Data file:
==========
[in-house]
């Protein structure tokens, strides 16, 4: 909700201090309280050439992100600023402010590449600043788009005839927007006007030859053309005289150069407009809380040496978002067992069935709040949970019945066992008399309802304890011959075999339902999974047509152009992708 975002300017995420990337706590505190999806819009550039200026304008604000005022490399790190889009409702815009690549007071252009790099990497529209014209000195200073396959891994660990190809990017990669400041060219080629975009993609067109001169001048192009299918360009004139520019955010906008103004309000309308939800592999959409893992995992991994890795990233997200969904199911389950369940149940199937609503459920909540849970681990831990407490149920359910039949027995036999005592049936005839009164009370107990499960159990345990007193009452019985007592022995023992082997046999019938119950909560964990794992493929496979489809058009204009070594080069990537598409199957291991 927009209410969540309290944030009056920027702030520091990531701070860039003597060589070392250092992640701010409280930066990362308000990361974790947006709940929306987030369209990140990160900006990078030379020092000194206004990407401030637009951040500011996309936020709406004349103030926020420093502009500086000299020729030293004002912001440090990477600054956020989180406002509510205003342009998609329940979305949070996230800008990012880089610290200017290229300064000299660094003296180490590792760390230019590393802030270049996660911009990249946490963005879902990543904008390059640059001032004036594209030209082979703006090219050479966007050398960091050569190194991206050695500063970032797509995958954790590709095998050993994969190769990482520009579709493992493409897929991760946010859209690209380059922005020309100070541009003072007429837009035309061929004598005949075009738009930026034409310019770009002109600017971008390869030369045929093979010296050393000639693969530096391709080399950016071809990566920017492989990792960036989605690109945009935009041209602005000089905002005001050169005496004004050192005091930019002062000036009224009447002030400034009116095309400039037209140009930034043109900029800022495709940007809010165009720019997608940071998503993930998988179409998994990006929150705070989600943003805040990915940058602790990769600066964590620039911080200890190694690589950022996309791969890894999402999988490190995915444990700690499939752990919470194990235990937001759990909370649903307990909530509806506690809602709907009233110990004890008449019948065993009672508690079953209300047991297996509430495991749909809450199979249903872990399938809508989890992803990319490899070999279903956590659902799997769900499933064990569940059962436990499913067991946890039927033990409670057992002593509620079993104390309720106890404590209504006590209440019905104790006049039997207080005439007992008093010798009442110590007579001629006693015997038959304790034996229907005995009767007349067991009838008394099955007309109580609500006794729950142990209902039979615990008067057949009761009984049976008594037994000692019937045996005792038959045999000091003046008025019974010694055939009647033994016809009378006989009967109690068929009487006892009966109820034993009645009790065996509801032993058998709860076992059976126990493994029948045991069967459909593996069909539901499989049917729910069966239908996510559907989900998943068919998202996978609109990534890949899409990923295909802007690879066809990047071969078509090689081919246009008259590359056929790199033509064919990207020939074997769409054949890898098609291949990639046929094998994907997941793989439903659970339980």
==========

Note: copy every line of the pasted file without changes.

[in-house]
């Protein structure tokens, strides 16, 4: 909700201090309280050439992100600023402010590449600043788009005839927007006007030859053309005289150069407009809380040496978002067992069935709040949970019945066992008399309802304890011959075999339902999974047509152009992708 975002300017995420990337706590505190999806819009550039200026304008604000005022490399790190889009409702815009690549007071252009790099990497529209014209000195200073396959891994660990190809990017990669400041060219080629975009993609067109001169001048192009299918360009004139520019955010906008103004309000309308939800592999959409893992995992991994890795990233997200969904199911389950369940149940199937609503459920909540849970681990831990407490149920359910039949027995036999005592049936005839009164009370107990499960159990345990007193009452019985007592022995023992082997046999019938119950909560964990794992493929496979489809058009204009070594080069990537598409199957291991 927009209410969540309290944030009056920027702030520091990531701070860039003597060589070392250092992640701010409280930066990362308000990361974790947006709940929306987030369209990140990160900006990078030379020092000194206004990407401030637009951040500011996309936020709406004349103030926020420093502009500086000299020729030293004002912001440090990477600054956020989180406002509510205003342009998609329940979305949070996230800008990012880089610290200017290229300064000299660094003296180490590792760390230019590393802030270049996660911009990249946490963005879902990543904008390059640059001032004036594209030209082979703006090219050479966007050398960091050569190194991206050695500063970032797509995958954790590709095998050993994969190769990482520009579709493992493409897929991760946010859209690209380059922005020309100070541009003072007429837009035309061929004598005949075009738009930026034409310019770009002109600017971008390869030369045929093979010296050393000639693969530096391709080399950016071809990566920017492989990792960036989605690109945009935009041209602005000089905002005001050169005496004004050192005091930019002062000036009224009447002030400034009116095309400039037209140009930034043109900029800022495709940007809010165009720019997608940071998503993930998988179409998994990006929150705070989600943003805040990915940058602790990769600066964590620039911080200890190694690589950022996309791969890894999402999988490190995915444990700690499939752990919470194990235990937001759990909370649903307990909530509806506690809602709907009233110990004890008449019948065993009672508690079953209300047991297996509430495991749909809450199979249903872990399938809508989890992803990319490899070999279903956590659902799997769900499933064990569940059962436990499913067991946890039927033990409670057992002593509620079993104390309720106890404590209504006590209440019905104790006049039997207080005439007992008093010798009442110590007579001629006693015997038959304790034996229907005995009767007349067991009838008394099955007309109580609500006794729950142990209902039979615990008067057949009761009984049976008594037994000692019937045996005792038959045999000091003046008025019974010694055939009647033994016809009378006989009967109690068929009487006892009966109820034993009645009790065996509801032993058998709860076992059976126990493994029948045991069967459909593996069909539901499989049917729910069966239908996510559907989900998943068919998202996978609109990534890949899409990923295909802007690879066809990047071969078509090689081919246009008259590359056929790199033509064919990207020939074997769409054949890898098609291949990639046929094998994907997941793989439903659970339980």